Welcome to the first Tactless Tuesday. Today begins a several week series examining lies that writers tell themselves. I know about most of these because I have told them to myself a hundred million times. In fact, as much as possible I will try to draw all illustrations from my own experience.
Lie #1 - Stories exist outside out imagination.
Few writers would tell this tell to themselves quite so brazenly. Let me suggest some alternative forms that this lie can take, which might sound more familiar:
I have to tell the story that demands to be written.
I can't change that part, because that's the how it happened.
My favorite part of writing is discovering what happens as the story goes on.
I just can't wait to see what happens next.
I didn't expect that to happen.
Each of these, in some way, requires that the story have its own existence -- an ability to compel your writing or determine its own course of action.
So what's the big deal? If that's how the writer perceive it, it's just a quirk of the human brain. No harm done.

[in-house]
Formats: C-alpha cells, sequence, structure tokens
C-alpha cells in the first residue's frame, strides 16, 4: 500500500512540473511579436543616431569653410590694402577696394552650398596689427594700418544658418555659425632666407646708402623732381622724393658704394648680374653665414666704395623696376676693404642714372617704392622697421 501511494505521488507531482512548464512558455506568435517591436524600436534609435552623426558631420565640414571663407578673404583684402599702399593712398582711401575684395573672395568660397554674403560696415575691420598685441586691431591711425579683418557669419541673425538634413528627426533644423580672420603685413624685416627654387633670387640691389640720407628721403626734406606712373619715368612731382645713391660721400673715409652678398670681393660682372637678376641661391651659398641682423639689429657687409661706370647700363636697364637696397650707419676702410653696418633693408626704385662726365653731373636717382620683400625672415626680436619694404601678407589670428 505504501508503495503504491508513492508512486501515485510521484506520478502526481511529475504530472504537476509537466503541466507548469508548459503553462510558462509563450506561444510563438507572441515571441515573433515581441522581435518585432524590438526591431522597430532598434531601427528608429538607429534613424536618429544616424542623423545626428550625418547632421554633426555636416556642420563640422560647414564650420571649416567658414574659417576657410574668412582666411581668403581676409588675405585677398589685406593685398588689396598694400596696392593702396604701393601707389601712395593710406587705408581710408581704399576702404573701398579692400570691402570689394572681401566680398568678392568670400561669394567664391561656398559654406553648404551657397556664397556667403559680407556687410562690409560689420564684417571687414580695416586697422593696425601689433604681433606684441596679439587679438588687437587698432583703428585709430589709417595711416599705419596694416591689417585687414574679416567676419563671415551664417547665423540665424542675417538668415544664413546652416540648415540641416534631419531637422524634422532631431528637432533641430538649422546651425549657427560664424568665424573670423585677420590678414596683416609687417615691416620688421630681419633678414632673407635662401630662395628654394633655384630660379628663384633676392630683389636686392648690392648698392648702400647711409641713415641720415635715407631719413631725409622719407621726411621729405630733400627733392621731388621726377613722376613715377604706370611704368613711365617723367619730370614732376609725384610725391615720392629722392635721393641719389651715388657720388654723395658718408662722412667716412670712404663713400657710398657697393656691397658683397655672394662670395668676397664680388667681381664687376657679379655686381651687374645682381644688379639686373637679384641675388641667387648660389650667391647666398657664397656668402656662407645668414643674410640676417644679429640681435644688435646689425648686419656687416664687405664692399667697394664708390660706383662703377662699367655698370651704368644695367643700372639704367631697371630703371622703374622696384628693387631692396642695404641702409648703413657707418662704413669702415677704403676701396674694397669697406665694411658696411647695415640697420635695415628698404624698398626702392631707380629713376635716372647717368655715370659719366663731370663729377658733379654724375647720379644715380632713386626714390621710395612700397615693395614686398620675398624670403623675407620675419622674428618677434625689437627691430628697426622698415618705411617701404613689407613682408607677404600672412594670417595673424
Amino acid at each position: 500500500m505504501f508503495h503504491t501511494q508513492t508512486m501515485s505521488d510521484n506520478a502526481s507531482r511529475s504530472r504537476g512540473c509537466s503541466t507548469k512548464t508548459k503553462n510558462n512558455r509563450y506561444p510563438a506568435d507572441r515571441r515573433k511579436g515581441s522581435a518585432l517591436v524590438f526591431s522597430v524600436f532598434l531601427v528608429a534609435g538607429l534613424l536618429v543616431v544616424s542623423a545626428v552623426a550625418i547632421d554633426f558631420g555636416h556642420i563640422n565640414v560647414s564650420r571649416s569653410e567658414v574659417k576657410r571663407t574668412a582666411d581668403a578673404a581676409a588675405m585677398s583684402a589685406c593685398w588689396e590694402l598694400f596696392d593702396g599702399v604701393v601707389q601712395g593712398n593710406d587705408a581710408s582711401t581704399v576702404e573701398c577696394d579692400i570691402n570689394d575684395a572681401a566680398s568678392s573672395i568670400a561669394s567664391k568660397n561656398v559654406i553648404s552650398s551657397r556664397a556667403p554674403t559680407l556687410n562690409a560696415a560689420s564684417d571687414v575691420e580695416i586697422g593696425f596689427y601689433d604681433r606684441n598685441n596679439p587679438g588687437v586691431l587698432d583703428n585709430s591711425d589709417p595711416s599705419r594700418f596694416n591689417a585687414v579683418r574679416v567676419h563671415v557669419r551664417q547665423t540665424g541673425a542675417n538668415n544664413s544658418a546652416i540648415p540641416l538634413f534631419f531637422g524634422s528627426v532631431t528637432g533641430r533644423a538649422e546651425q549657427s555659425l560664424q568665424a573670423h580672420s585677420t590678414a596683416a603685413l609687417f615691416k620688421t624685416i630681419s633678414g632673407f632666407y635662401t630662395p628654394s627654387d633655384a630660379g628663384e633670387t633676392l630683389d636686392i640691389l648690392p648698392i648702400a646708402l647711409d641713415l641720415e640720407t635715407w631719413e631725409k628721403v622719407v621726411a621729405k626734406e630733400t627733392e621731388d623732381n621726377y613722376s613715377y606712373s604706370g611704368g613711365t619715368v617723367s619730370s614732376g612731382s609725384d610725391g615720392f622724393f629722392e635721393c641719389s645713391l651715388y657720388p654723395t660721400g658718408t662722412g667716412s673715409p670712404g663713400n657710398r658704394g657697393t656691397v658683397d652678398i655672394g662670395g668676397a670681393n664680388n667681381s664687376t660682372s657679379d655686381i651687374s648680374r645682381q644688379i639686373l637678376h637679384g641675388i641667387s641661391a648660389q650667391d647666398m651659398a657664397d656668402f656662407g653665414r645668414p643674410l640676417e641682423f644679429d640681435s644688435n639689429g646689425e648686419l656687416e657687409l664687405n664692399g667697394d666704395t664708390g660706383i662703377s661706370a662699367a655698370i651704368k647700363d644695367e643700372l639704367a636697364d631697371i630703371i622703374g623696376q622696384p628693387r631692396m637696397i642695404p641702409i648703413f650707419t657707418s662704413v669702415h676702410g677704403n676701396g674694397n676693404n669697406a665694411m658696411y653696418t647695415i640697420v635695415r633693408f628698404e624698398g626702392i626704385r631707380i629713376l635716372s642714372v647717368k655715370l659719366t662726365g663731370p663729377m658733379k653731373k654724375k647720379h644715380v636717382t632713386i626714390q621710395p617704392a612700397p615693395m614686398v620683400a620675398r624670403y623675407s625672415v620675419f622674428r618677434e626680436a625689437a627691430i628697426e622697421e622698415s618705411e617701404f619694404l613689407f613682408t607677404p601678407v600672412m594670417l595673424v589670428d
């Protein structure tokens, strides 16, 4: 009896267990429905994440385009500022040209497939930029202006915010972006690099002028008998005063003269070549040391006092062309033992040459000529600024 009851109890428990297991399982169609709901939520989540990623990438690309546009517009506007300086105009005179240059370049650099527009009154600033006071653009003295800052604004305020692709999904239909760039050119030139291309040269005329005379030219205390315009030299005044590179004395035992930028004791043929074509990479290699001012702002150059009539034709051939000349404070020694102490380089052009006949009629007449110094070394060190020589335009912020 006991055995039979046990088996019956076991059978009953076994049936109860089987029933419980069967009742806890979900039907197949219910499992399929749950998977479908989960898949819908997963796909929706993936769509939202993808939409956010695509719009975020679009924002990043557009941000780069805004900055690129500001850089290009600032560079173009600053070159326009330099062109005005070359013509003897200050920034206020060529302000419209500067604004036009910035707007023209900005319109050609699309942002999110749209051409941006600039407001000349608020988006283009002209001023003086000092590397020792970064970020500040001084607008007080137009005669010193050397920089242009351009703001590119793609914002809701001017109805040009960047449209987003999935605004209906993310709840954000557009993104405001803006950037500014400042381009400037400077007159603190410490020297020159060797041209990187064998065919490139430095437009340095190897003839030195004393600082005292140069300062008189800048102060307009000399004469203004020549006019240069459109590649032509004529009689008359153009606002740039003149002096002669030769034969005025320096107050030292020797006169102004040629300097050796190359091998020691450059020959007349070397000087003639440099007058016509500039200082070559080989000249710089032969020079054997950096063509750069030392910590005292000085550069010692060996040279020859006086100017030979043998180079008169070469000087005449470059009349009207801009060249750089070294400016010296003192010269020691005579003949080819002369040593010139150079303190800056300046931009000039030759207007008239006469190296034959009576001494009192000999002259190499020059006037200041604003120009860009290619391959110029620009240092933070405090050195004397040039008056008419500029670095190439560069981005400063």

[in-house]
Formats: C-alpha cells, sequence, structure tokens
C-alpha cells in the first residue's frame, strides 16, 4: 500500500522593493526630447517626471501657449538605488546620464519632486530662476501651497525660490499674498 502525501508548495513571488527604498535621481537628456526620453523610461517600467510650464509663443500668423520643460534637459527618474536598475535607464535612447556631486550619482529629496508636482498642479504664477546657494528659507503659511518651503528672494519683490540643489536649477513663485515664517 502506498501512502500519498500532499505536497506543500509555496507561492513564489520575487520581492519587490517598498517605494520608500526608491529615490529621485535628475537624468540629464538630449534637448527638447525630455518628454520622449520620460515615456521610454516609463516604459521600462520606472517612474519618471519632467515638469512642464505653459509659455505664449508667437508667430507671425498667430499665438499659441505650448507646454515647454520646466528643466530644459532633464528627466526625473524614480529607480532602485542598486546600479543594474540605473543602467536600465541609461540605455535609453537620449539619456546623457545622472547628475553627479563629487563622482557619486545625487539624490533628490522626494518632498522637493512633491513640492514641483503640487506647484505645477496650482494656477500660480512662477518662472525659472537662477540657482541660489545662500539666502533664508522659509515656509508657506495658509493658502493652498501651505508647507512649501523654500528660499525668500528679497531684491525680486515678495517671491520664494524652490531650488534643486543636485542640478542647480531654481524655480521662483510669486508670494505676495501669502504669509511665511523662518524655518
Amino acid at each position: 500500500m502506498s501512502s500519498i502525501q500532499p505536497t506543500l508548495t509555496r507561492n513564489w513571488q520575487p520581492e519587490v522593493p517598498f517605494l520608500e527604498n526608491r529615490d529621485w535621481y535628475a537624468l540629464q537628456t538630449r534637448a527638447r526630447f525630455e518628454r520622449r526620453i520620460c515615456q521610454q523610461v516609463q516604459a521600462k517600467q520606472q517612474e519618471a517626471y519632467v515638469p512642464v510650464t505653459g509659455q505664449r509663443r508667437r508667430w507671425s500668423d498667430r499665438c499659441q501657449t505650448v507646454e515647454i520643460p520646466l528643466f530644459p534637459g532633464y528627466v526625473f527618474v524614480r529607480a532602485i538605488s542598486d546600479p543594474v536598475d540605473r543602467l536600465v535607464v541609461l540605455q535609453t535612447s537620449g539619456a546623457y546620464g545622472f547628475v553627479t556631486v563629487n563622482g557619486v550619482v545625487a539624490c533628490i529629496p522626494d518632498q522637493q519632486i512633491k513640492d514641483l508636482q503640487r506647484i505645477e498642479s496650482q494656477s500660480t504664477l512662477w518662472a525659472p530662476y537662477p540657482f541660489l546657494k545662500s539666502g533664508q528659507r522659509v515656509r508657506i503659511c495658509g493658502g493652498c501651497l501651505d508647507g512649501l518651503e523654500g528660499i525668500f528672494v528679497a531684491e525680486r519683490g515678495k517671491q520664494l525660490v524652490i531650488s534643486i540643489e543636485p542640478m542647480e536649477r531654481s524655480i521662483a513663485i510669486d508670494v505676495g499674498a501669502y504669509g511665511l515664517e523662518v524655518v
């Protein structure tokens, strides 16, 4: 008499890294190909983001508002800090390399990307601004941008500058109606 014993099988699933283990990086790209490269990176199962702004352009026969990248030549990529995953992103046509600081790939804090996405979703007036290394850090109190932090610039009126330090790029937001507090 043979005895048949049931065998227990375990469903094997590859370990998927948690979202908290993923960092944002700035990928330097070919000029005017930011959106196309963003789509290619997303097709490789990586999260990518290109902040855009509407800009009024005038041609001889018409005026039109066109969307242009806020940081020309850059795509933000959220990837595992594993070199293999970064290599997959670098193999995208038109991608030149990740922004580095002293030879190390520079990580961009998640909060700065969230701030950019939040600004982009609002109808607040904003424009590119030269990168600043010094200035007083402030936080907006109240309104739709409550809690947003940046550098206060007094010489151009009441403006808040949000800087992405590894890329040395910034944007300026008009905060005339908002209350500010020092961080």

Here's the truth that this lie often serves to conceal: The writer is in charge of the story.
Too often I talk to fellow writers or read their blogs and get this sense of helplessness. As if the writers are engaged in some dialectic struggle with spiritual force of their story, hoping that in the end, the result will be better than either the writer's will or the story's. But the story doesn't have a will. The writer is the boss! The writer is the creator!
Writers have the ability to take charge and take control. You have to write the story that demands to be written? Perhaps there's some psychological reason that you personally have to write the story, but it's not the story's fault. Take responsibility.
You want to see what happens? Hey, you're the one who makes it happen. You didn't like what happened? Change it. Something needs to be changed? The story never happened; you created it in your imagination, so changing it doesn't hurt anything or anyone.
Here's the point. Writers need to not feel helpless before their stories. Writers are all-powerful when it comes to what they create. That's the power of being the creator. Your story does not exist in some spiritual plain that you are tapping into. You are that story's momma and poppa and deity all in one. Make it yours. Claim it!